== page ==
Confined Space and Permit Required Confined Space

Confined-Space

Many workplaces contain areas that are considered “confined spaces” because while they are not necessarily designed for people, they are large enough for workers to enter and perform certain jobs. A confined space also has limited or restricted means for entry or exit and is not designed for continuous occupancy. Confined spaces include, but are not limited to: tanks, vessels, silos, storage bins, hoppers, vaults, pits, manholes, tunnels, equipment housings, ductwork, pipelines, etc.
This course provides the OSHA required training and certification of employees who will perform permit-required confined space entry. The overall objective of this training is to protect those entering or working around a confined space. R2M Engineering will customize each course to cover the worksite specific conditions, issues, hazards, and equipment that the employees will encounter in their workplace. Upon course completion students will have the ability to identify permit and non-permit required confined spaces, reference the OSHA Permit-Required Confined Spaces Standard, conduct atmospheric testing, and implement a permit-required confined space program.

OSHA uses the term “permit-required confined space” (permit space) to describe a confined space that has one or more of the following characteristics:

  • Contains or has the potential to contain a hazardous atmosphere
  • Contains a material that has the potential to engulf an entrant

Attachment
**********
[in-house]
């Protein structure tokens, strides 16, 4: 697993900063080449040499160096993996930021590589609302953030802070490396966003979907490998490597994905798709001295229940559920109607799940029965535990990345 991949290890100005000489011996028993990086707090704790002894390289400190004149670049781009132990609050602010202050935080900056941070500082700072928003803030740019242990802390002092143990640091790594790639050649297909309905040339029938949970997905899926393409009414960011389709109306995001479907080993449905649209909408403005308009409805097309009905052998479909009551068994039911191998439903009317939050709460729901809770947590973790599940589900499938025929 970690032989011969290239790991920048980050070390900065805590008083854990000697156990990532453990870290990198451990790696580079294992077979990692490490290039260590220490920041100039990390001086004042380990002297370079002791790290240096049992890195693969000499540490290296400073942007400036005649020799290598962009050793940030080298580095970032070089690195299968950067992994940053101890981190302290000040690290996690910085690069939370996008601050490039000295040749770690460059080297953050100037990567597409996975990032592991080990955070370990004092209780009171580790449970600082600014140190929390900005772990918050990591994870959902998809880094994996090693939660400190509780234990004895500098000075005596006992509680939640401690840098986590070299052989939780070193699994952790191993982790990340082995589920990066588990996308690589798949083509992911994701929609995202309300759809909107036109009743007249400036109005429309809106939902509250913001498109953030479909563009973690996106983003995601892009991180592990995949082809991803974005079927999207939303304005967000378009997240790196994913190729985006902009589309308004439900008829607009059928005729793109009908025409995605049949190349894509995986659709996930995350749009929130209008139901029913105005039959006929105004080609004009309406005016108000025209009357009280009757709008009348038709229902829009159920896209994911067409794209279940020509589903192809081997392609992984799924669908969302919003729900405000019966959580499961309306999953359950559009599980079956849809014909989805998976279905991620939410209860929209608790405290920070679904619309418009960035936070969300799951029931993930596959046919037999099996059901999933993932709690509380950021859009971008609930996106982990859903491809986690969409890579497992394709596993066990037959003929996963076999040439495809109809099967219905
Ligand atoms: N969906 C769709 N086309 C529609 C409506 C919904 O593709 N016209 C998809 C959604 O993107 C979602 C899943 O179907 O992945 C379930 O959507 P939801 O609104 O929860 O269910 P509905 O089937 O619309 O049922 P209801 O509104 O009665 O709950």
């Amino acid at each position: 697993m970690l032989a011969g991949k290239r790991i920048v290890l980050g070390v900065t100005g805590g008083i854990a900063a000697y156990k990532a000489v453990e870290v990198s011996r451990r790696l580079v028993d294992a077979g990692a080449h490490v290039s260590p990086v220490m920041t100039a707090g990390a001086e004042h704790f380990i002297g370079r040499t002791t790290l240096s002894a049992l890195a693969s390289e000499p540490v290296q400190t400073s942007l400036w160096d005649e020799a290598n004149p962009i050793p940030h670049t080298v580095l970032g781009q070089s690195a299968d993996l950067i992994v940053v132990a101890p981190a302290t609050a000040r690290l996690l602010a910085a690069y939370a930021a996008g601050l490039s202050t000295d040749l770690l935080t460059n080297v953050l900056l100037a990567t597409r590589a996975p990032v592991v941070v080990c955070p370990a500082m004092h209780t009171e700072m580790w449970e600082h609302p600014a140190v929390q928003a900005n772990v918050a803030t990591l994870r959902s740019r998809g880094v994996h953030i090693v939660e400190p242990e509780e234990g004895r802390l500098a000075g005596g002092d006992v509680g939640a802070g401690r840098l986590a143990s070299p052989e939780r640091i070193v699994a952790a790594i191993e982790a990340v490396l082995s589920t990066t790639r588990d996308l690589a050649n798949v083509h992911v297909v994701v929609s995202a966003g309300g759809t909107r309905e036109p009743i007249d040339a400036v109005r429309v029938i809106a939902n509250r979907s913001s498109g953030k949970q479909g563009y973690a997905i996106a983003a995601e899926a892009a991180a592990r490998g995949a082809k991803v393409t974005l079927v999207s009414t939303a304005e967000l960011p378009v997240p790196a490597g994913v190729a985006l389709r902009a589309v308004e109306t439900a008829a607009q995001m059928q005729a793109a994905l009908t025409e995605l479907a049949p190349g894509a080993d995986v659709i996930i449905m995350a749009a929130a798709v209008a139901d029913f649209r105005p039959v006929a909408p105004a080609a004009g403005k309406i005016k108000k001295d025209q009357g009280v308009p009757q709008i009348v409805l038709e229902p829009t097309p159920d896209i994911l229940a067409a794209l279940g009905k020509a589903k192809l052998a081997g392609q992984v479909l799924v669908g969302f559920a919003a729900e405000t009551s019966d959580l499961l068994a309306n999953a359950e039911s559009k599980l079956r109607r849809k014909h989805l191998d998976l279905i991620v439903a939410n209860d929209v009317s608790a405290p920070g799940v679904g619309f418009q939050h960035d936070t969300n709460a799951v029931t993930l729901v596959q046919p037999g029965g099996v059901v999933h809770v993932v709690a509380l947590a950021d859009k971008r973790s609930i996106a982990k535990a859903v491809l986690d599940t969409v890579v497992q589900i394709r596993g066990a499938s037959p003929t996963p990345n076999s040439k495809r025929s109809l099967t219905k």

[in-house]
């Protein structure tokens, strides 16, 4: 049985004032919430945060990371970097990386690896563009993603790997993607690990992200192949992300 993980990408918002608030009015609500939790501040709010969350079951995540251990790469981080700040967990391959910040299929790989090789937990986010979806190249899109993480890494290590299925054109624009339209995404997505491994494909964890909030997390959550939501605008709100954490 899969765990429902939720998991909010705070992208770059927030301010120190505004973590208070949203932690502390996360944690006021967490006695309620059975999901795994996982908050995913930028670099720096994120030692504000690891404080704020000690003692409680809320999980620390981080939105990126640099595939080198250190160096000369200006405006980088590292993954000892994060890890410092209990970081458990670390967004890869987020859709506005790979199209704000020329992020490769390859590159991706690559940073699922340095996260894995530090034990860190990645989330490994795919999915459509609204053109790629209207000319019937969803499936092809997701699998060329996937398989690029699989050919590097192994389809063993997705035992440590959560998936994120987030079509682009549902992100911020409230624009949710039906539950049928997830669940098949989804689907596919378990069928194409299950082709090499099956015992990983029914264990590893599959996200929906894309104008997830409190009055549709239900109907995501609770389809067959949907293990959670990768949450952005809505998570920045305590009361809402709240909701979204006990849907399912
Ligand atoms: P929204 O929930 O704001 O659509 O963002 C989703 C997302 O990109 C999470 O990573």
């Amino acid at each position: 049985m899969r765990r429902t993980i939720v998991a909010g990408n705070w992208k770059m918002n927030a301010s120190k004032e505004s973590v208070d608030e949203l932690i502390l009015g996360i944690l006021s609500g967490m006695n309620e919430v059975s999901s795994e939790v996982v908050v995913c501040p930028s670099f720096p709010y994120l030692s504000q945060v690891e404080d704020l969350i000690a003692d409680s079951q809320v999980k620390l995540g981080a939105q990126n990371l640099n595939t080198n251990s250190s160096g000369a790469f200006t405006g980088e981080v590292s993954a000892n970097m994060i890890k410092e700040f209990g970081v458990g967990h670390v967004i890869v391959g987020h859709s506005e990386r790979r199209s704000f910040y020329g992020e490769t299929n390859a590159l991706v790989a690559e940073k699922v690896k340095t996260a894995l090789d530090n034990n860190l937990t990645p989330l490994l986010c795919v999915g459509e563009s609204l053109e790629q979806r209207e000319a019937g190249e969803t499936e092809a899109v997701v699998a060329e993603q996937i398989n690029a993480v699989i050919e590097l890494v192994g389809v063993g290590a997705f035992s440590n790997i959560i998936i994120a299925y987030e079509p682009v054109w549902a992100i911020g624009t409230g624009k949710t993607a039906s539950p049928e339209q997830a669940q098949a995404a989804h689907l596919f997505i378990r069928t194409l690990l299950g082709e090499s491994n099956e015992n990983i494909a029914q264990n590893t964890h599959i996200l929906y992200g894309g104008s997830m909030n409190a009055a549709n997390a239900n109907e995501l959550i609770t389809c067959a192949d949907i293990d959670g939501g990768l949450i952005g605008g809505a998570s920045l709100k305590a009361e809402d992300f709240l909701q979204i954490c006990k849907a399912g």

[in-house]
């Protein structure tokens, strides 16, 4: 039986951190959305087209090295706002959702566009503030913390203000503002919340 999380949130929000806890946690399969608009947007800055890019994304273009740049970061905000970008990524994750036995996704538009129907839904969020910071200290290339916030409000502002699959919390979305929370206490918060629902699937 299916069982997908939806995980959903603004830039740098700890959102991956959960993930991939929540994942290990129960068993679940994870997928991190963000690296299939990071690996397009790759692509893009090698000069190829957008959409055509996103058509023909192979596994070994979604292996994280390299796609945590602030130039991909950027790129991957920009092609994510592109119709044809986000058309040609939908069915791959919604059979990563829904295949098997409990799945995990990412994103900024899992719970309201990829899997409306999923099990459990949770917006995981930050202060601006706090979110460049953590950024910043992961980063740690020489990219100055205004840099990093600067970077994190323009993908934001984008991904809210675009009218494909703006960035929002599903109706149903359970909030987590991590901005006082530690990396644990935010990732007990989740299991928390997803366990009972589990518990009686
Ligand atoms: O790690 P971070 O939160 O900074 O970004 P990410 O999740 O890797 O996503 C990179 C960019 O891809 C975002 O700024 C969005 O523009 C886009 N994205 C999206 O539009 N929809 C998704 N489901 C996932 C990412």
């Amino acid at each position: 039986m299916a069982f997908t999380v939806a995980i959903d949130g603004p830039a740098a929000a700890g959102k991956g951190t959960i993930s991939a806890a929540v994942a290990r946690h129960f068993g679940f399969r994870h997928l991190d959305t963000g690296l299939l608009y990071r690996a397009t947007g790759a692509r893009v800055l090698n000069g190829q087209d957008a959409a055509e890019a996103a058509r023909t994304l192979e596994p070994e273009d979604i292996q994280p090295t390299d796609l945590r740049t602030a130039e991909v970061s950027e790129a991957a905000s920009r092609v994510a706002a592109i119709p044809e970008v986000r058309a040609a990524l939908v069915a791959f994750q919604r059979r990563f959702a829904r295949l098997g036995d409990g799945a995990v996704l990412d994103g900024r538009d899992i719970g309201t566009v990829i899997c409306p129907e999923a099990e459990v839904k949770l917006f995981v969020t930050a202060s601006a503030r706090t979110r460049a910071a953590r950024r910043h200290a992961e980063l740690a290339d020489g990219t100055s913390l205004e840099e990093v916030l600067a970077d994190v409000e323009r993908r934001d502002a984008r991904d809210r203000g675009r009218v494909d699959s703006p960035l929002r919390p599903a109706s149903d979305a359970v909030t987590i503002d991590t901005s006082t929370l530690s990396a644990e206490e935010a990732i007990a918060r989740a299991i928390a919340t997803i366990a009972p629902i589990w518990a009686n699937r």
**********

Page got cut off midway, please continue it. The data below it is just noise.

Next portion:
• Has walls that converge inward or floors that slope down and taper into a smaller area which could trap or asphyxiate an entrant
  • Contains any other recognized safety or health hazard (e.g. unguarded machinery, exposed live wires, or heat stress)

Objectives of This Course

  • Understand the scope and application of OSHA’s various confined space entry standards
  • Identify “Confined Spaces”, then determine if they are “Permit Required”
  • Recognize confined space hazards
  • Understand OSHA requirements for developing and maintaining a “permit-required confined space entry program”
    including proper signage and training requirements
  • Know responsibilities of entrants, attendants, entry supervisors, contractors
  • Know how to utilize instrumentation to evaluate atmospheric hazards
  • Understand ventilation techniques
  • Identify when you may utilize OSHA’s “Alternate Entry” and “Reclassification” procedures
  • Understand the requirements for “Rescue and Emergency Services”
  • Have a basic knowledge of the general use and limitations of related equipment
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